Voters’ best interest?

Who's best qualified to say what's in the 'voters' best interest'? The voters themselves, or commentators?

By , Guest blogger

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    A voter drops off his ballot at a King County Elections drop box in north Seattle, on Election Day 2010. When low-income voters vote in favor of Republican policies, are they voting against self-interest?
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Ronald Dworkin, a well-known legal scholar, describes last month’s election results as depressing and puzzling. In a commentary in the New York Review of Books, he asks, “Why do so many Americans insist on voting against their own best interests?”

The New York University law and philosophy professor is not the only left-liberal to pose this question. It is a common belief that many people irrationally side with capitalist fat cats while opposing Obama administration policies that benefit themselves, such as the new medical entitlement.

“Why do they vote in such numbers for the party favored by the bankers and traders who brought on the economic catastrophe?” wonders Mr. Dworkin.

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The argument here is that many voters will reap the benefits of increased government action but do not have to worry about the costs, which will be borne by the well-off. Hence it appears to be rational for a large part of the electorate to favor bigger government, trusting it to take from the relatively rich and give to the relatively poor, like a gigantic many-headed Robin Hood.

Higher-income groups indeed carry a large chunk of the tax burden. So why do individuals in lower-income brackets oppose the growth of government? Well, for one thing, they and their children will still bear part of ballooning cost. Two, they or their children have the possibility of climbing up the income ladder, thereby joining the rich who are being soaked. The left-liberal argument assumes that upward mobility is not really in the cards and people are irrational to think of it—in other words, it rules out the American dream.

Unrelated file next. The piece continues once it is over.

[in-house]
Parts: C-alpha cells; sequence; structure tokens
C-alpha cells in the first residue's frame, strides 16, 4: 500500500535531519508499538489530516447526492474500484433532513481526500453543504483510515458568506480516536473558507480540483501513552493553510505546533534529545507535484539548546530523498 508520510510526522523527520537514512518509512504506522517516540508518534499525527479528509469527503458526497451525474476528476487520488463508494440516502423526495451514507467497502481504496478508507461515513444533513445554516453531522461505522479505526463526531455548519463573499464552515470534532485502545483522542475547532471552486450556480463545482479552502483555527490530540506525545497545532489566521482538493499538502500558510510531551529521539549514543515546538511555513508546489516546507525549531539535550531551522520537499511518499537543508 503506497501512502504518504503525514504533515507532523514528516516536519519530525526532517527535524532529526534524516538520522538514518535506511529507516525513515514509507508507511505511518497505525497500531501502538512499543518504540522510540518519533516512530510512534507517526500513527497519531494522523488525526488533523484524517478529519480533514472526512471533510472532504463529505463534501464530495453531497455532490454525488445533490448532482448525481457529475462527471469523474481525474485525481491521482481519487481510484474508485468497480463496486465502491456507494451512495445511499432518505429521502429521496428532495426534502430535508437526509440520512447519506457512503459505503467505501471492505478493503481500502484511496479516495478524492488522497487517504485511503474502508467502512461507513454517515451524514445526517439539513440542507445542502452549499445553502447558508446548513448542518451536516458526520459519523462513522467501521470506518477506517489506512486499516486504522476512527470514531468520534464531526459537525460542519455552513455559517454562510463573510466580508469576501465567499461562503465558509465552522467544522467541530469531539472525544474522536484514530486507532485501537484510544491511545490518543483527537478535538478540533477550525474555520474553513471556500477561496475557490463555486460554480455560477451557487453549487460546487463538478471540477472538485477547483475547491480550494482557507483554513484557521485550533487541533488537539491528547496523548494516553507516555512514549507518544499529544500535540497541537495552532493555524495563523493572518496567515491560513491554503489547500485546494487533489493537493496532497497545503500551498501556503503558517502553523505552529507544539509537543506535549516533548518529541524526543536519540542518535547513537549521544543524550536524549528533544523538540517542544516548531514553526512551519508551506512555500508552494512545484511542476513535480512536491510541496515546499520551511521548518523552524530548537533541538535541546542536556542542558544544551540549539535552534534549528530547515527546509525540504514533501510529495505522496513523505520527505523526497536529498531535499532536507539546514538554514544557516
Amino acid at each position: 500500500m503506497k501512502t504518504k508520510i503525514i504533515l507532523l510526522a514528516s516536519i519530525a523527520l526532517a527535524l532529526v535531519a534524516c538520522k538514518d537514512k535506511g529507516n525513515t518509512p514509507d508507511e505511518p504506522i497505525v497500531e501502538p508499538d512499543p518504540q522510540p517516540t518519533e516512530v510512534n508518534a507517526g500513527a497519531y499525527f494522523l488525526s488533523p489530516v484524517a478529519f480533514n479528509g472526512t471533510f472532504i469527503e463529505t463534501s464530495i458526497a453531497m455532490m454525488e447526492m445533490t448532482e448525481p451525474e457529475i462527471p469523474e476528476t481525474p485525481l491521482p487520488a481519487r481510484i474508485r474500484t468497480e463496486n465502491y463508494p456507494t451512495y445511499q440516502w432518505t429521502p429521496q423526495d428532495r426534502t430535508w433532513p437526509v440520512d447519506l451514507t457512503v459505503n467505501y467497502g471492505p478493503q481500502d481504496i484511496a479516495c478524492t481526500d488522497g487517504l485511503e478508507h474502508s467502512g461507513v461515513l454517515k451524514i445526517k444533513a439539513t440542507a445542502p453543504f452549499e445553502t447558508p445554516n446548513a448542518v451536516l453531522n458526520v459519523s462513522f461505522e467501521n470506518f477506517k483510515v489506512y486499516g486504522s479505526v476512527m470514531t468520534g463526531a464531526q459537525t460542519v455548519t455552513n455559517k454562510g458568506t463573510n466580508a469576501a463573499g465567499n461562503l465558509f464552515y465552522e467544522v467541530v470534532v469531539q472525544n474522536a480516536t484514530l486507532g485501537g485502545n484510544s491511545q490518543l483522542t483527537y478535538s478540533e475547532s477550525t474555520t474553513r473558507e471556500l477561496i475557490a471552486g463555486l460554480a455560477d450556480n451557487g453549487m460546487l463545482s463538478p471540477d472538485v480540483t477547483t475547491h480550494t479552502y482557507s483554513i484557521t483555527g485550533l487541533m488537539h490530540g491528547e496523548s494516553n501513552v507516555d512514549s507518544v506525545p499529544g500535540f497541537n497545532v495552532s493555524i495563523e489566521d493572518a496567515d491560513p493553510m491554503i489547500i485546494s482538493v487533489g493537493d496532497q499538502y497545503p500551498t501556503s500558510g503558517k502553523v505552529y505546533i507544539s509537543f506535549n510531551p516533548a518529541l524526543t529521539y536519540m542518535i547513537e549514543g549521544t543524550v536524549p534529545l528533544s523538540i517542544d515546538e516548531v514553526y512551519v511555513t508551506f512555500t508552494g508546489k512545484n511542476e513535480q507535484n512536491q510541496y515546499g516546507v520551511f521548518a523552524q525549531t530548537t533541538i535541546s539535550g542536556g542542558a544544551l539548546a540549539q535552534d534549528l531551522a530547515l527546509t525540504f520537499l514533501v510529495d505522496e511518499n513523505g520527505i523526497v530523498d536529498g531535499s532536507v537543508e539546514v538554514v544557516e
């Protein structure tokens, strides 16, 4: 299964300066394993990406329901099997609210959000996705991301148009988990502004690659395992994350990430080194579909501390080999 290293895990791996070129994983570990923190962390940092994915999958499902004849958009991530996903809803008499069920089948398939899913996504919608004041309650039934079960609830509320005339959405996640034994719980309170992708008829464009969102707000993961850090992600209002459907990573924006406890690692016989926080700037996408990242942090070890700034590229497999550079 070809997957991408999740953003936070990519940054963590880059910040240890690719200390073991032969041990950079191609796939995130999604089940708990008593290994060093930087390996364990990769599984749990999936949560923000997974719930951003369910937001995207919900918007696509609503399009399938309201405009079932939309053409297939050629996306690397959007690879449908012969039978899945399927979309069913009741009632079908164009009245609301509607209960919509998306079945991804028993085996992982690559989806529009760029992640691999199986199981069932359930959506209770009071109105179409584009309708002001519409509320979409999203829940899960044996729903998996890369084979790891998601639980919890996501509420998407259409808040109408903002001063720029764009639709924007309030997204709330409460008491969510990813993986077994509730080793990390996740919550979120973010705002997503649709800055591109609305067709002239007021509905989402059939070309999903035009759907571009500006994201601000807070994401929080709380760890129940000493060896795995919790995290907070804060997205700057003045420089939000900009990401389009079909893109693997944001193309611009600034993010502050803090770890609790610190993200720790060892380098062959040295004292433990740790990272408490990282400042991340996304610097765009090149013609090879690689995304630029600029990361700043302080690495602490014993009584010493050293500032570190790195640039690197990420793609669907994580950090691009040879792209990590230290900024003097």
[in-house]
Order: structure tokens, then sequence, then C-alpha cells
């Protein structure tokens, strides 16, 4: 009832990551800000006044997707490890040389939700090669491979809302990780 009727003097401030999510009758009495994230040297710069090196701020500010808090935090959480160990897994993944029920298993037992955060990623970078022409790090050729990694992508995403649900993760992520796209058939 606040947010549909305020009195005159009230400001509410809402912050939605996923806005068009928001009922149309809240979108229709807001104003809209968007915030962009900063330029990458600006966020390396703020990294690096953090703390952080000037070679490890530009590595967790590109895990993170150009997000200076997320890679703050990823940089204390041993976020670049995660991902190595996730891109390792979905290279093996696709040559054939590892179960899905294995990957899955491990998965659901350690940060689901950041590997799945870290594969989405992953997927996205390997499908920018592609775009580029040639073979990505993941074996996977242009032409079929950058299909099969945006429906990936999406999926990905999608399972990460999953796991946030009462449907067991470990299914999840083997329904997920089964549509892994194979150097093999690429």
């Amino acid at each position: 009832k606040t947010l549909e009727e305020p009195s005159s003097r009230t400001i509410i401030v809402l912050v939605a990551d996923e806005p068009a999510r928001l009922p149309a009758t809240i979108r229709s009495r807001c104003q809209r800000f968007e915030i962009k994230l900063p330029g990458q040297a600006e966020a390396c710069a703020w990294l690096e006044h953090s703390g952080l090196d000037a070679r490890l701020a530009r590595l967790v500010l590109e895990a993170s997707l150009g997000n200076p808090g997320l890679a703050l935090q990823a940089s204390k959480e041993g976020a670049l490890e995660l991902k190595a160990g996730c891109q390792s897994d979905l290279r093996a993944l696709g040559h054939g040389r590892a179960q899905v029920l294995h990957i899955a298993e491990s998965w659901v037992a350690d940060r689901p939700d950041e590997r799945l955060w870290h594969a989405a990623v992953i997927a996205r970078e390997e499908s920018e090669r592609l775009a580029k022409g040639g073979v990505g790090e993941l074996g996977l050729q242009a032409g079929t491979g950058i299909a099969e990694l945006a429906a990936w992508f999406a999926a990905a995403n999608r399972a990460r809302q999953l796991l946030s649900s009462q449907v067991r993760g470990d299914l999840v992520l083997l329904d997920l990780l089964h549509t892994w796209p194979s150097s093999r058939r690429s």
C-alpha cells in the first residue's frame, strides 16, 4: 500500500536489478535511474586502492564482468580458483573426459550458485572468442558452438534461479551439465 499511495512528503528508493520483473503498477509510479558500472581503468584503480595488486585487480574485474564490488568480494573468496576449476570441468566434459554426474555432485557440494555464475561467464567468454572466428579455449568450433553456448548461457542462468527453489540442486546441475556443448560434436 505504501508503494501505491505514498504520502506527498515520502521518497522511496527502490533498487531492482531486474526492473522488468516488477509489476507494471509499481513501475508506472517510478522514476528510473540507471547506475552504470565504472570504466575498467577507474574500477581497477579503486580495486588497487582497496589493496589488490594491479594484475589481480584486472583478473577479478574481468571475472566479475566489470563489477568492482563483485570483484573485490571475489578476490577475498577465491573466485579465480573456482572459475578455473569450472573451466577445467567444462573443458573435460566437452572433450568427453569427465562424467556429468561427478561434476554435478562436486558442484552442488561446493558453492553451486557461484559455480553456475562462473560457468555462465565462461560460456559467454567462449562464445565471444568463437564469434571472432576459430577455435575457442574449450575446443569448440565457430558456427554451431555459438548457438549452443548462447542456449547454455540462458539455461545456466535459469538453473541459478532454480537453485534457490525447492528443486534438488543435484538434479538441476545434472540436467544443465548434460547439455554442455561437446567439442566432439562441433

But there is more. The political-bureaucratic class, as the middleman that does the redistributing of wealth, takes to itself a hefty share of the pie. Obviously, its goodies include capitalizing on a political career to get plum jobs on Wall Street, as for instance Obama’s former budget director Peter Orszag just did at Citigroup, reportedly for a salary in the several million dollars. Bankers and public functionaries are often the same people moving back and forth through a revolving door. Knowing this, voters who take a dim view of bankers are unlikely to love them in their guise as public agents.

The more the government does, the greater the various opportunities for the political class—this is the one group that benefits hugely from the limitless expansion of Leviathan.

Perhaps the most important reason we may vote against what Mr. Dworkin identifies as our best interest is that some of us don’t relish being turned into wards of the state. The sight of so many tentacles of government increasingly insinuating themselves into our existence, including our health insurance, was surely a big factor in this election.

The right to lead your life with less political-bureaucratic-legal meddling and to preserve this right for the next generation goes beyond economic calculation. This is a moral issue. Perversely, redistribution advocates claim the moral high ground, as William McGurn points out in the Wall Street Journal. That’s because liberty does not enter their calculus.

Here’s a new puzzle: why do people like Dworkin argue for the best interests of the political class?

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